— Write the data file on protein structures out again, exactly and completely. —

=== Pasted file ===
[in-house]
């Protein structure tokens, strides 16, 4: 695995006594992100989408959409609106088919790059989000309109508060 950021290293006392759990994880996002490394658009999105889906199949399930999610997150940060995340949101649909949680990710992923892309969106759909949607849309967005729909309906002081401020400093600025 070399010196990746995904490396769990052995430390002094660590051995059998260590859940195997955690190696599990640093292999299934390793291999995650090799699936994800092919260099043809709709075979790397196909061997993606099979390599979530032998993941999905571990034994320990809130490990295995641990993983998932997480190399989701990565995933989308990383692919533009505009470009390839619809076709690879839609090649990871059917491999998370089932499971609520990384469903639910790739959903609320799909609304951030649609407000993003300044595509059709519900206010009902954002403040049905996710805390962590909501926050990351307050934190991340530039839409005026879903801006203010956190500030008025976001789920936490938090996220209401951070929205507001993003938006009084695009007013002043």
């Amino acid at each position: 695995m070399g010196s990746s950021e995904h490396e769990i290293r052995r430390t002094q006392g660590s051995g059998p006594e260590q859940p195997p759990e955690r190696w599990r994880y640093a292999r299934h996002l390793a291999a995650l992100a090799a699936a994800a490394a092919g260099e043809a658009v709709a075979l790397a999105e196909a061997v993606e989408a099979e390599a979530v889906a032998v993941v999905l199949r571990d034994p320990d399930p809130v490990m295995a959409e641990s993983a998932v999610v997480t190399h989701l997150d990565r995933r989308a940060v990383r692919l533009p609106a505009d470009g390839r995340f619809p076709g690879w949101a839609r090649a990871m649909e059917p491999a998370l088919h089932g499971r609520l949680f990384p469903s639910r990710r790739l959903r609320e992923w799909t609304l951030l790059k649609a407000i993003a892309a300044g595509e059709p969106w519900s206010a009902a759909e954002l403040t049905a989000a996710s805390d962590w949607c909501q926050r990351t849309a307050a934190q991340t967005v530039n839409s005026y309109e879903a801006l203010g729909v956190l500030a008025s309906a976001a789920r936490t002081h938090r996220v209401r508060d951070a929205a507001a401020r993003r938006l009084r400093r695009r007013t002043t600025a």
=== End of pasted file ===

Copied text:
[in-house]
């Protein structure tokens, strides 16, 4: 695995006594992100989408959409609106088919790059989000309109508060 950021290293006392759990994880996002490394658009999105889906199949399930999610997150940060995340949101649909949680990710992923892309969106759909949607849309967005729909309906002081401020400093600025 070399010196990746995904490396769990052995430390002094660590051995059998260590859940195997955690190696599990640093292999299934390793291999995650090799699936994800092919260099043809709709075979790397196909061997993606099979390599979530032998993941999905571990034994320990809130490990295995641990993983998932997480190399989701990565995933989308990383692919533009505009470009390839619809076709690879839609090649990871059917491999998370089932499971609520990384469903639910790739959903609320799909609304951030649609407000993003300044595509059709519900206010009902954002403040049905996710805390962590909501926050990351307050934190991340530039839409005026879903801006203010956190500030008025976001789920936490938090996220209401951070929205507001993003938006009084695009007013002043």
């Amino acid at each position: 695995m070399g010196s990746s950021e995904h490396e769990i290293r052995r430390t002094q006392g660590s051995g059998p006594e260590q859940p195997p759990e955690r190696w599990r994880y640093a292999r299934h996002l390793a291999a995650l992100a090799a699936a994800a490394a092919g260099e043809a658009v709709a075979l790397a999105e196909a061997v993606e989408a099979e390599a979530v889906a032998v993941v999905l199949r571990d034994p320990d399930p809130v490990m295995a959409e641990s993983a998932v999610v997480t190399h989701l997150d990565r995933r989308a940060v990383r692919l533009p609106a505009d470009g390839r995340f619809p076709g690879w949101a839609r090649a990871m649909e059917p491999a998370l088919h089932g499971r609520l949680f990384p469903s639910r990710r790739l959903r609320e992923w799909t609304l951030l790059k649609a407000i993003a892309a300044g595509e059709p969106w519900s206010a009902a759909e954002l403040t049905a989000a996710s805390d962590w949607c909501q926050r990351t849309a307050a934190q991340t967005v530039n839409s005026y309109e879903a801006l203010g729909v956190l500030a008025s309906a976001a789920r936490t002081h938090r996220v209401r508060d951070a929205a507001a401020r993003r938006l009084r400093r695009r007013t002043t600025a």